When Do You Become a Candidate? Generally speaking: – When taking action to qualify for ballot or as declared write-in candidate (such as filing a CAN-2 declaration of candidacy) – Publicly announces candidacy – Otherwise seeks nomination or election to office (IC 3-5-2-6(a))
Of course, an Exception: Campaign Finance Reporting For campaign finance law, person becomes “candidate” when person or candidate’s committee, or authorized agent: – Receives more than $100 in contributions; or – Spends more than $100 in expenditures (IC 3-5-2-6(b))
Campaign Finance Filings EXAMPLE: Everyone wants to be county sheriff. They raised or spent money in 2013. Even though person can’t file for ballot yet, still required to file CFA-1 statement of organization and CFA-4 campaign finance report for 2013 by January 15, 2014.
Where Do You File as a Candidate? Candidates for certain offices file at state level (or certified by party conventions) – Federal offices (US Representative) – Statewide offices (Secretary of State, Auditor of State, Treasurer of State) – Judges (Appellate retention; Circuit, Superior, Marion Co Small Claims) – Prosecuting Attorney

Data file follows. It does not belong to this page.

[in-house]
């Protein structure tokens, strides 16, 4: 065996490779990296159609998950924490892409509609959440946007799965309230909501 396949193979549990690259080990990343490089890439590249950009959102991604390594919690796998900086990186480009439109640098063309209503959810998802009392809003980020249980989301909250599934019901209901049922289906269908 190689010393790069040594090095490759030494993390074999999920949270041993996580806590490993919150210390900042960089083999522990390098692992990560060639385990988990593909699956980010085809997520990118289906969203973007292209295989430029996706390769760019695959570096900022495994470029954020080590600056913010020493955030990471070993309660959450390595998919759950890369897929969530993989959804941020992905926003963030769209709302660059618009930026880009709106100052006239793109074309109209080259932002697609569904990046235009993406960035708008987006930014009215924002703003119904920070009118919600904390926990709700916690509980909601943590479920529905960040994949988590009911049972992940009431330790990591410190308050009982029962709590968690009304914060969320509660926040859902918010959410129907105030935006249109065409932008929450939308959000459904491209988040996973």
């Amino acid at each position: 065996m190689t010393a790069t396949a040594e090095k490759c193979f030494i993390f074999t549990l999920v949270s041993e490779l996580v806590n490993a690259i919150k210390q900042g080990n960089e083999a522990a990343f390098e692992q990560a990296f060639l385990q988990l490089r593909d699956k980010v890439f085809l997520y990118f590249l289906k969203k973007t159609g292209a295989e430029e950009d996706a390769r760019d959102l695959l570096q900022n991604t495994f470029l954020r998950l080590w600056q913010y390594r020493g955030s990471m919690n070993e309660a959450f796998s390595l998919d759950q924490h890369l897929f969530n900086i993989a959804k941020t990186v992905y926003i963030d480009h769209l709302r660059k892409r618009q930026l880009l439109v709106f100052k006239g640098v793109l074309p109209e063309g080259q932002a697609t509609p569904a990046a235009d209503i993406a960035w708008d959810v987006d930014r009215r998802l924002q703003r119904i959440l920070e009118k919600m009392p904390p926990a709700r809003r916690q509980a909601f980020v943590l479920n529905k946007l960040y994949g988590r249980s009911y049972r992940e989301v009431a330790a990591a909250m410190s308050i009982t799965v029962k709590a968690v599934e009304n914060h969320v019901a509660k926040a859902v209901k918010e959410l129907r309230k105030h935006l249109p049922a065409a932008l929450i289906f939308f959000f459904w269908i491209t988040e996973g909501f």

Candidate Filing Quiz EXAMPLE: Attorney wants to run for judge or prosecuting attorney, but is confused. Where must candidate file forms? – A. File everything with the state. – B. File everything with the county. – C. File some things with county (campaign finance reports), and some things with state (CAN-2 with SOS/IED, economic interest statement with State Court Administration.)
County Candidate Filings Candidates for certain offices file at county level (or certified by party conventions) – Circuit Court Clerk – County Constitutional offices (Sheriff, Auditor, Coroner, Recorder, Surveyor, Treasurer) – Other county offices (Commissioners, Council, County Assessor) – Township trustee, board member, twp assessor. – School board member